Other courts have also recognized that under the severe-or-pervasive test a single incident of invidious harassment can create a hostile work environment. E.g., Torres v. Pisano, 116 F.3d 625, 631 n. 4 (2d Cir.) (“Of course, even a single episode of harassment, if severe enough, can establish a hostile work environment.”), cert. denied, --- U.S. 563, 118 S.Ct. 563, 139 L. Ed.2d 404 (1997); Rodgers v. Western-Southern Life Ins. Co., 12 F.3d 668, 674 (7th Cir.1993) (“Within the totality of circumstances, there is neither a threshold ‘magic number’ of harassing incidents that gives rise, without more, to liability as a matter of law nor a number of incidents below which a plaintiff fails as a matter of law to state a claim.”); Daniels v. Essex Group, Inc., 937 F.2d 1264, 1274 n. 4 (7th Cir.1991) (indicating a single instance of racial harassment can establish a hostile work environment); Vance v. Southern Bell Tel. & Tel. Co., 863 F.2d 1503, 1511 (11th Cir.1989) (“It is thus incorrect to apply mechanically an absolute numerical standard to the number of acts of harassment which must be committed by the defendant before a jury may reasonably find that a hostile environment exists.”); Reid v. O'Leary, No. Civ. A. 96-401, 1996 WL 411494 (D.D.C. July 15, 1996) (holding that use of one epithet created an issue of material fact regarding whether the plaintiff's work environment was hostile); see Del Valle Fontanez v. Aponte, 660 F.Supp. 145, 149 (D.P.R.1987) (recognizing that a single sexual advance can constitute sexual harassment); Nadeau v. Rainbow Rugs, 675 A.2d 973, 976 (Me.1996) (observing that a single incident of sexual harassment may be sufficient to reach jury); Radtke v. Everett, 442 Mich. 368, 501 N.W.2d 155, 168 (1993) (same); see also Rocha Vigil v. City of Las Cruces, 119 F.3d 871, 873 (10th Cir.1997) (Lucero, J., dissenting) (“If sufficiently severe, harassment is actionable under Title VII-regardless of its pervasiveness or frequency.”). The Equal Employment Opportunity Commission (EEOC) also recognizes that a single incident, if sufficiently severe, can create a hostile environment. Schott v. Runyon, No. 4-G-1381-92, 1996 WL 350896 (E.E.O.C. June 20, 1996) (citing EEOC Policy Guidance on Current Issues of Sexual Harassment, Notice N-915-050, at 104 (March 19, 1990)). Nevertheless, while it “is certainly possible” that a single incident, if severe enough, can establish a prima facie case of a hostile work environment, “it will be a rare and extreme case in which a single incident will be so severe that it would, from the perspective of a reasonable [person situated as the claimant], make the working environment hostile.” Lehmann, supra, 132 N.J. at 606-07, 626 A.2d 445.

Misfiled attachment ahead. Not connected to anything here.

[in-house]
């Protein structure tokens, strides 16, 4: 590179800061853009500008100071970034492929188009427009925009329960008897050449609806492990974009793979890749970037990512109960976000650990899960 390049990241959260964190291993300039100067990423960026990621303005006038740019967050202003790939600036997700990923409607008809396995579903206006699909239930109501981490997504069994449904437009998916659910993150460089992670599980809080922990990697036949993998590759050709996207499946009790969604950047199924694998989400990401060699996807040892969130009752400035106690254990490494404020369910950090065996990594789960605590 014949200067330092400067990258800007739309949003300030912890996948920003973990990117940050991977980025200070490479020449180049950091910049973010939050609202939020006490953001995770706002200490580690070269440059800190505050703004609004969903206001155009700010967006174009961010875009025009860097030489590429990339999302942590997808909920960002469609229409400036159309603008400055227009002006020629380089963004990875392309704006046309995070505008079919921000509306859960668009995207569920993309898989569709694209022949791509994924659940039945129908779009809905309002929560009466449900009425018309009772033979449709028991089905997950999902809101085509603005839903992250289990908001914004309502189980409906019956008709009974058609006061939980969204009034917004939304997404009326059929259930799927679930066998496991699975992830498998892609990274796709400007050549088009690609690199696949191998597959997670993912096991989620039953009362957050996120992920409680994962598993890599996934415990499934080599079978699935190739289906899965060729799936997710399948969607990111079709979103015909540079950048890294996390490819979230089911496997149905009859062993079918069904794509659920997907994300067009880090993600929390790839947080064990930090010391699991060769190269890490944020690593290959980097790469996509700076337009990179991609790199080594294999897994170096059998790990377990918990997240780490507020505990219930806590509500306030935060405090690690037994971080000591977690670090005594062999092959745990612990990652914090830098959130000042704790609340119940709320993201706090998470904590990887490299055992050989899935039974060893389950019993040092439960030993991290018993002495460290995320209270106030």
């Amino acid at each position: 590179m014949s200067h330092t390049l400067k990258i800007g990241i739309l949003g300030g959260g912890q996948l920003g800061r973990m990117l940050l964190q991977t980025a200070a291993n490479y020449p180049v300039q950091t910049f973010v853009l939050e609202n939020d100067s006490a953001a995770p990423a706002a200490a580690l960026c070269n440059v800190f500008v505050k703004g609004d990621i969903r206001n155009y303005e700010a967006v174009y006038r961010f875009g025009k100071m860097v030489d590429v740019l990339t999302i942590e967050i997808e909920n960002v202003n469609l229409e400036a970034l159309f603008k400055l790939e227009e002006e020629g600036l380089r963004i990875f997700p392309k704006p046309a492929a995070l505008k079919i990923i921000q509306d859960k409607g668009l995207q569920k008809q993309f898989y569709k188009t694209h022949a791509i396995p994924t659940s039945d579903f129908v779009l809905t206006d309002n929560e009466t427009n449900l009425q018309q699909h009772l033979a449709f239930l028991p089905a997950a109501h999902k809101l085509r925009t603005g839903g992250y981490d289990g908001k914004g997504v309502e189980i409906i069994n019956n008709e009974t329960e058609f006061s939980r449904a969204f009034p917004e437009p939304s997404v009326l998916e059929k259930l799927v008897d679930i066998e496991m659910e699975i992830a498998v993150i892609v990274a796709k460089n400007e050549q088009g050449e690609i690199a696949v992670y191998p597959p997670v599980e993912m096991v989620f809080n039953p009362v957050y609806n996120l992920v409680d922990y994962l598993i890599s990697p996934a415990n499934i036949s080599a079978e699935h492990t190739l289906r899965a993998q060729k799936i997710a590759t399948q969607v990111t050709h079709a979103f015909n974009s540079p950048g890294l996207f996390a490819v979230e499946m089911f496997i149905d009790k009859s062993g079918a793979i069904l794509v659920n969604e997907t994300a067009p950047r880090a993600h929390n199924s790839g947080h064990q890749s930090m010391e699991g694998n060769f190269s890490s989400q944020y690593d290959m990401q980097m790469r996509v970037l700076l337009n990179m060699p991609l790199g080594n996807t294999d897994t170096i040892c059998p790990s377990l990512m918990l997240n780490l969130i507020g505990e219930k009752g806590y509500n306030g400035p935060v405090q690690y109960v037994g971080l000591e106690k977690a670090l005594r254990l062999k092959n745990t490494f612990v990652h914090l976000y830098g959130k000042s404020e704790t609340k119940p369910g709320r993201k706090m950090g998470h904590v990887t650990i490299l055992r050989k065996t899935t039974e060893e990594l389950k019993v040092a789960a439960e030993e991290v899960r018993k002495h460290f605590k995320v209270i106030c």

Here, the basic issue of law is whether the single remark uttered by defendant was, from the perspective of a reasonable African American, sufficiently severe to have produced a hostile work environment. Because this case was determined by summary judgment, the key question and more pointed inquiry is whether a rational factfinder could reasonably determine on the basis of plaintiff's evidence that the racial insult directed at her by the sheriff in the presence of the undersheriff was, under the surrounding circumstances, sufficiently severe to have created a hostile work environment.
Usually repeated racial slurs must form the basis for finding that a hostile work environment has been created. E.g. Amirmokri v. Baltimore Gas & Elec. Co., 60 F.3d 1126, 1131 (4th Cir.1995) (finding a prima facie case of national origin harassment because of repeated ethnic slurs uttered toward an Arab-American employee); Boutros v. Canton Regional Transit Auth., 997 F.2d 198, 204 (6th Cir.1993) (same); Davis v. Monsanto Chem. Co., 858 F.2d 345, 349 (6th Cir.1988) (stating repeated slurs are necessary to establish a racial harassment claim), cert. denied, 490 U.S. 1110, 109 S.Ct. 3166, 104 L.Ed.2d 1028 (1989); Erebia v. Chrysler Plastic Prod. Corp., 772 F.2d 1250, 1256 (6th Cir.1985) (holding repeated racial slurs created a hostile work environment), cert. denied, 475 U.S. 1015, 106 S.Ct. 1197, 89 L.Ed.2d 311 (1986); Rogers v. Equal Employment Opportunity Comm'n, 454 F.2d 234, 238 (5th Cir.1971) (same), cert. denied, 406 U.S. 957, 92 S.Ct. 2058, 32 L.Ed.2d 343 (1972). Generally, “ ‘mere utterance of an ․ epithet which engenders offensive feelings in an employee,’ does not sufficiently affect the conditions of employment to implicate Title VII.” Harris v. Forklift Sys., Inc., 510 U.S. 17, 21, 114 S.Ct. 367, 370, 126 L. Ed.2d 295, 302 (1993) (quoting Meritor, supra, 477 U.S. at 67, 106 S.Ct. at 2405, 91 L. Ed.2d at 60); see also Bolden v. PRC Inc., 43 F.3d 545, 551 (10th Cir.1994) (holding two racial slurs insufficiently severe because there was no barrage of opprobrious racial comments), cert. denied, 516 U.S. 826, 116 S.Ct. 92, 133 L. Ed.2d 48 (1995).